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Dave Martin / AP

This afternoon, Arkansas Governor Asa Hutchinson said he would not call for an investigation into lethal injection procedures, despite yesterday's execution when the prisoner convulsed for several minutes, according to eye witnesses. (Why Arkansas rushed several executions this week, here.)

Despite recent botched executions and problems getting the drugs, lethal injection is the primary means of execution in the 31 states that impose the death penalty. However, several states offer alternative methods of execution. Here they are in order of popularity, according to the Death Penalty Information Center.

1. Electrocution

  • # of executions since 1976: 158
  • Legal in: Alabama, Arkansas, Florida, Kentucky, Oklahoma, South Carolina, Tennessee and Virginia
  • Time until death: 2-15+ minutes, according to NBC News
  • Why it phased out: There were two negatively publicized executions in the late '90s — one prisoner's head burst into flames and photos of another's bloody face post-execution surfaced online.

2. Gas Chamber

  • # of executions since 1976: 11
  • Legal in: Arizona, California, Missouri, Wyoming and Oklahoma
  • Time until death: 10-18 minutes

3. Hanging

  • # of executions since 1976: 3
  • Legal in: Delaware, New Hampshire and Washington
  • Time until death: 4-11 minutes

4. Firing squad

  • # of executions since 1976: 3
  • Legal in: Oklahoma, Utah
  • Time until death: Less than a minute

Worldwide: Despite it's low ranking in the U.S., hanging is the most popular execution method world-wide, followed by firing squad, beheading, lethal injection and electrocution, according to Al Jazeera. The U.S. is the only country to use electrocution.

Go deeper

Ina Fried, author of Login
1 hour ago - Technology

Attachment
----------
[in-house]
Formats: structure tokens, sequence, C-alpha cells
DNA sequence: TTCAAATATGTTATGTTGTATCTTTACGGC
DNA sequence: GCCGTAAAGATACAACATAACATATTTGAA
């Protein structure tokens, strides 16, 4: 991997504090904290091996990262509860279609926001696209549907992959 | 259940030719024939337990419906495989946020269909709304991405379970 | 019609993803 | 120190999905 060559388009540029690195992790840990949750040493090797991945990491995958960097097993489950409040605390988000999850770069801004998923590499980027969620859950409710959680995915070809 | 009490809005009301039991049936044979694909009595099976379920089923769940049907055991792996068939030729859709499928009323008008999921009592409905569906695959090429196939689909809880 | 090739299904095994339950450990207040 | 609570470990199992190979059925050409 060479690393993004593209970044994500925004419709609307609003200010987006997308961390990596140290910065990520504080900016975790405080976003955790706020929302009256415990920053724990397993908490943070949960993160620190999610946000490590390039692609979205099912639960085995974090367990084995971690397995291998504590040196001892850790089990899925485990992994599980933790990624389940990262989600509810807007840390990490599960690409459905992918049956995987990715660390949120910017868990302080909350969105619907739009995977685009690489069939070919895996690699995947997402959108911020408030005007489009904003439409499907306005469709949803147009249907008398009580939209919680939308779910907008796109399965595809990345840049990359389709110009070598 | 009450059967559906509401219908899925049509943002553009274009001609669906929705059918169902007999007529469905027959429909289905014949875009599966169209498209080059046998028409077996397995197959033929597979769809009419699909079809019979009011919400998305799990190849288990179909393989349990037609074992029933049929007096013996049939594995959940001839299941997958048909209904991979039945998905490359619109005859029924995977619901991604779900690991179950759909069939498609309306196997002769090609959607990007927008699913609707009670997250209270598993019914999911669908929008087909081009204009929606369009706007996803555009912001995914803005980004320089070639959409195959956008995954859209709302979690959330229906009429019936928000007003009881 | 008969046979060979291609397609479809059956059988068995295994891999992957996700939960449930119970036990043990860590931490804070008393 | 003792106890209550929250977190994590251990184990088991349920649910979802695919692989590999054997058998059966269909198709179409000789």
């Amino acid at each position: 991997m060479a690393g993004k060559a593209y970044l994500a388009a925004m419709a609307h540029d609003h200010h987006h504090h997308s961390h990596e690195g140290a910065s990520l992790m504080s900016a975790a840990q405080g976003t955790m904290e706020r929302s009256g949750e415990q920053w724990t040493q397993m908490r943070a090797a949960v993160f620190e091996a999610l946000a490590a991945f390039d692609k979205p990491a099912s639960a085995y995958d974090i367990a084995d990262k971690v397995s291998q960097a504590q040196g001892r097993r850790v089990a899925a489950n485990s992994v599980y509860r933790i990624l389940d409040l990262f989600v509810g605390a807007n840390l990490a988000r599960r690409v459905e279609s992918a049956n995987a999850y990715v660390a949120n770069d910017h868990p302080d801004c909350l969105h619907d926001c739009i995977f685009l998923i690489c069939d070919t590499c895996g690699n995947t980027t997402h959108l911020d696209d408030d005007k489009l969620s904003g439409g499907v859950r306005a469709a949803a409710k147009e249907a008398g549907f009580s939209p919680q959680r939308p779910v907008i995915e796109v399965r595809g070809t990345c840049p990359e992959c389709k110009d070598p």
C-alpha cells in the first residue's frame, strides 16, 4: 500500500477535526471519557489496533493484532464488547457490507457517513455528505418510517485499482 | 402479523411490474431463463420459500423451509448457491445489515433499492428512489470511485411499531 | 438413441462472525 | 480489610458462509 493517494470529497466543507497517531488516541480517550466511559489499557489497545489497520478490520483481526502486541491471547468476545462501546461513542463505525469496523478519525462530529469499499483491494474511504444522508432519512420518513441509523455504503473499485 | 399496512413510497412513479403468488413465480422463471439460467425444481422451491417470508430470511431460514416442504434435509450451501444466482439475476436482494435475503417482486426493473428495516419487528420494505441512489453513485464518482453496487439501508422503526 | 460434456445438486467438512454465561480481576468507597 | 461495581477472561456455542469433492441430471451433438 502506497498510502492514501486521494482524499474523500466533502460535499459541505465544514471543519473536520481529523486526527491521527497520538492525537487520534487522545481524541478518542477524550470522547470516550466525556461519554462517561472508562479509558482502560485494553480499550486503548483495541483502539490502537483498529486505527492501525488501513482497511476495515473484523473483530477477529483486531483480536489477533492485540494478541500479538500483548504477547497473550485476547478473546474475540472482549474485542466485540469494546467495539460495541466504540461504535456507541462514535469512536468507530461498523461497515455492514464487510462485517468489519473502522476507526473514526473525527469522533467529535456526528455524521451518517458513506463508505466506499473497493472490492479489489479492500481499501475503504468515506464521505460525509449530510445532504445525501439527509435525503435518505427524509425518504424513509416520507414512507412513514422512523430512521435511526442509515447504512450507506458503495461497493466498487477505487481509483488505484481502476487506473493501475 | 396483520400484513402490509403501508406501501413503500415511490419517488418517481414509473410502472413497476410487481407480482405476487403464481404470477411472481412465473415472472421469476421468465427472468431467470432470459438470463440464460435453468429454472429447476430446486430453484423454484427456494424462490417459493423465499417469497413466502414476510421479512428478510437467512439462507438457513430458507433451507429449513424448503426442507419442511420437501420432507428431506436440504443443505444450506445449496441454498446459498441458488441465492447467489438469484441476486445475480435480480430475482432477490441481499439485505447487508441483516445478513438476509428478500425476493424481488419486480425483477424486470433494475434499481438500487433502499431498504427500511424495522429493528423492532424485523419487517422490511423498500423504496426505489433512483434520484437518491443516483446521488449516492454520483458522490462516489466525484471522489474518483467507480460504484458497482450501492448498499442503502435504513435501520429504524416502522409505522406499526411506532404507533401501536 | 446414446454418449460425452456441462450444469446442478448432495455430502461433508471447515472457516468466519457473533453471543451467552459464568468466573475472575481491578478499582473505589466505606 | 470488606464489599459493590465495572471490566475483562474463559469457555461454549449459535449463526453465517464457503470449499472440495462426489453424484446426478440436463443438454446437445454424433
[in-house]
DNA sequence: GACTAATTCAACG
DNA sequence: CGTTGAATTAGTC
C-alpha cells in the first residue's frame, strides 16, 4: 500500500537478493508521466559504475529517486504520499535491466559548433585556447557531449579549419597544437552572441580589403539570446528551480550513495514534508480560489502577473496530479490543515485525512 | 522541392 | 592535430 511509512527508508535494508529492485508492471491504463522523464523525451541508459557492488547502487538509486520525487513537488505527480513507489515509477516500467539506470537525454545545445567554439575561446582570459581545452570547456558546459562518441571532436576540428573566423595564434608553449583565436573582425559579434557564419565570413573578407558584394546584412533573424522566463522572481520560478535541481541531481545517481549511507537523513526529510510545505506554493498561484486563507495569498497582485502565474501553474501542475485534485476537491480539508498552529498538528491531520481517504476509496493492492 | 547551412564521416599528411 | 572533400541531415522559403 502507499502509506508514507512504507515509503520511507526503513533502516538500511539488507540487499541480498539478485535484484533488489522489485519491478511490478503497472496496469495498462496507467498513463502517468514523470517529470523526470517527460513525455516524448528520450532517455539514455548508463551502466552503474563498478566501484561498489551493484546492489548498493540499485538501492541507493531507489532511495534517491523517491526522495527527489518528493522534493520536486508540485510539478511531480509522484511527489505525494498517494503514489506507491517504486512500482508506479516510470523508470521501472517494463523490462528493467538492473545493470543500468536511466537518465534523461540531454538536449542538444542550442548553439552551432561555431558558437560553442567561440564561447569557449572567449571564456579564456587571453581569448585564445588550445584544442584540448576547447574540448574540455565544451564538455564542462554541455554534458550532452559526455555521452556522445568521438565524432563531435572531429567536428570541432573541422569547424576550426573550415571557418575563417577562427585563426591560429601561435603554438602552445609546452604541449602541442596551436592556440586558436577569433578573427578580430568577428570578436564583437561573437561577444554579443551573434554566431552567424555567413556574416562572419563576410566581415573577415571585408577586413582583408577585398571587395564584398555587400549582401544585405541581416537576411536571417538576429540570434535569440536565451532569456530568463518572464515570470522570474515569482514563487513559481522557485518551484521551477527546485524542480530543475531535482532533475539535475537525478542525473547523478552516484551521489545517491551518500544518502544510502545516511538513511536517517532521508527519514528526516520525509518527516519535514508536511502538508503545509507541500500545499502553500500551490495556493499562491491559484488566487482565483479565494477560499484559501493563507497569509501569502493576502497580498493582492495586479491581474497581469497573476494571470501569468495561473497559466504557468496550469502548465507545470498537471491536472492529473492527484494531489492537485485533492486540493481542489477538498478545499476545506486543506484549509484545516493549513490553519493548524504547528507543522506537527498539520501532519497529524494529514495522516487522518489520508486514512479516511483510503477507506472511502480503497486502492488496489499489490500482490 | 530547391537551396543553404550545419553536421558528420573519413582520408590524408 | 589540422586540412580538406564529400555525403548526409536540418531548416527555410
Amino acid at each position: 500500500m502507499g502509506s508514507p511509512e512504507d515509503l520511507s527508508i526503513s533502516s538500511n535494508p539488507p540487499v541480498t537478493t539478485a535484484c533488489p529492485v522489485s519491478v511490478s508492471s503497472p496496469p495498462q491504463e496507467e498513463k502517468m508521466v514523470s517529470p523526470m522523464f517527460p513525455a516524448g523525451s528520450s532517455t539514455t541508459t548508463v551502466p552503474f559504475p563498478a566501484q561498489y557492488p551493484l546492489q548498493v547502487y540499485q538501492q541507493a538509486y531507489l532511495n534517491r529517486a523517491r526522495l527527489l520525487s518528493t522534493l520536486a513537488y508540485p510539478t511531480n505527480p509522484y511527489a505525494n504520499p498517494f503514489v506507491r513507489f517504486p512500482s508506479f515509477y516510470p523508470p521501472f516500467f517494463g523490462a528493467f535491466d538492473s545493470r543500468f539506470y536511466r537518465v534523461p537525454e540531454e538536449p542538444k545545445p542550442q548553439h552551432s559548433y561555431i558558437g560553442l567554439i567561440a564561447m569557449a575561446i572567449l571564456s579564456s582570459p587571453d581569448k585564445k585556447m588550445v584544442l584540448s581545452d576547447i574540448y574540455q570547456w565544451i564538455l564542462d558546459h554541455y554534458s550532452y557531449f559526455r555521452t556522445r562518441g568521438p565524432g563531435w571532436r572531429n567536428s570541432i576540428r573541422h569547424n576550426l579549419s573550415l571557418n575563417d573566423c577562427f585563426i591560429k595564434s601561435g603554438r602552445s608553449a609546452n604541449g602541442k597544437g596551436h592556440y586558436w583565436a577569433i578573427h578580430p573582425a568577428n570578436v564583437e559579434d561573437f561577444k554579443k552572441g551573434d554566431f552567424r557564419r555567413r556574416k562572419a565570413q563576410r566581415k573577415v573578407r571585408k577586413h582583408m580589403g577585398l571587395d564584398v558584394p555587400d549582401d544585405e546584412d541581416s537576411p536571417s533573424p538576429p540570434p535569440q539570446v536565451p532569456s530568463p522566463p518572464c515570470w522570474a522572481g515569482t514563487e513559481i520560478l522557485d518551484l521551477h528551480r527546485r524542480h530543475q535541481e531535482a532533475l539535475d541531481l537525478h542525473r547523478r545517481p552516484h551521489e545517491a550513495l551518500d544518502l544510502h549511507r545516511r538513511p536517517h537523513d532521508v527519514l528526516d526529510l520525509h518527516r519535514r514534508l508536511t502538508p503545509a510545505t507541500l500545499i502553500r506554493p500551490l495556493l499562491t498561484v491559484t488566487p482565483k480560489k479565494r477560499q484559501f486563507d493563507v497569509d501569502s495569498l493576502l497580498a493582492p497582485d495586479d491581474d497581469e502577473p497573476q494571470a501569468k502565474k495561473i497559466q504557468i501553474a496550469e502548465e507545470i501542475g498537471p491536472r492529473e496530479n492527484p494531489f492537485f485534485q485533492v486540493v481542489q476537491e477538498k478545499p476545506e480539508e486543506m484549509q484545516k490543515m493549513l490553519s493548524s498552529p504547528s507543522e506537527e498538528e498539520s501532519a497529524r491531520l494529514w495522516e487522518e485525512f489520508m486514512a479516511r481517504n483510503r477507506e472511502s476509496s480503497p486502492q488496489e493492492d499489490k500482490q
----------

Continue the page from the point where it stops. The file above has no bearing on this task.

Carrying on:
Scoop: Google is investigating the actions of another top AI ethicist

Google CEO Sundar Pichai. Photo by Mateusz Wlodarczyk/NurPhoto via Getty Images

Google is investigating recent actions by Margaret Mitchell, who helps lead the company's ethical AI team, Axios has confirmed.

Why it matters: The probe follows the forced exit of Timnit Gebru, a prominent researcher also on the AI ethics team at Google whose ouster ignited a firestorm among Google employees.

2 hours ago - Politics & Policy

Scoop: Joe Biden's COVID-19 bubble

Photo illustration: Aïda Amer/Axios. Photo: Joe Raedle/Getty Images

The incoming administration is planning extraordinary steps to protect its most prized commodity, Joe Biden, including requiring daily employee COVID tests and N95 masks at all times, according to new guidance sent to some incoming employees Tuesday.

Why it matters: The president-elect is 78 years old and therefore a high risk for the virus and its worst effects, despite having received the vaccine. While President Trump's team was nonchalant about COVID protocols — leading to several super-spreader episodes — the new rules will apply to all White House aides in "high proximity to principals."

Justice Department drops insider trading inquiry against Sen. Richard Burr

Sen. Richard Burr (R-N.C.) walking through the Senate Subway in the U.S. Capitol in December 2020. Photo: Stefani Reynolds/Getty Images

The Department of Justice told Sen. Richard Burr (R-N.C.) on Tuesday that it will not move forward with insider trading charges against him.

Why it matters: The decision, first reported by the New York Times, effectively ends the DOJ's investigation into the senator's stock sell-off that occurred after multiple lawmakers were briefed about the coronavirus' potential economic toll. Burr subsequently stepped down as chair of the Senate Intelligence Committee.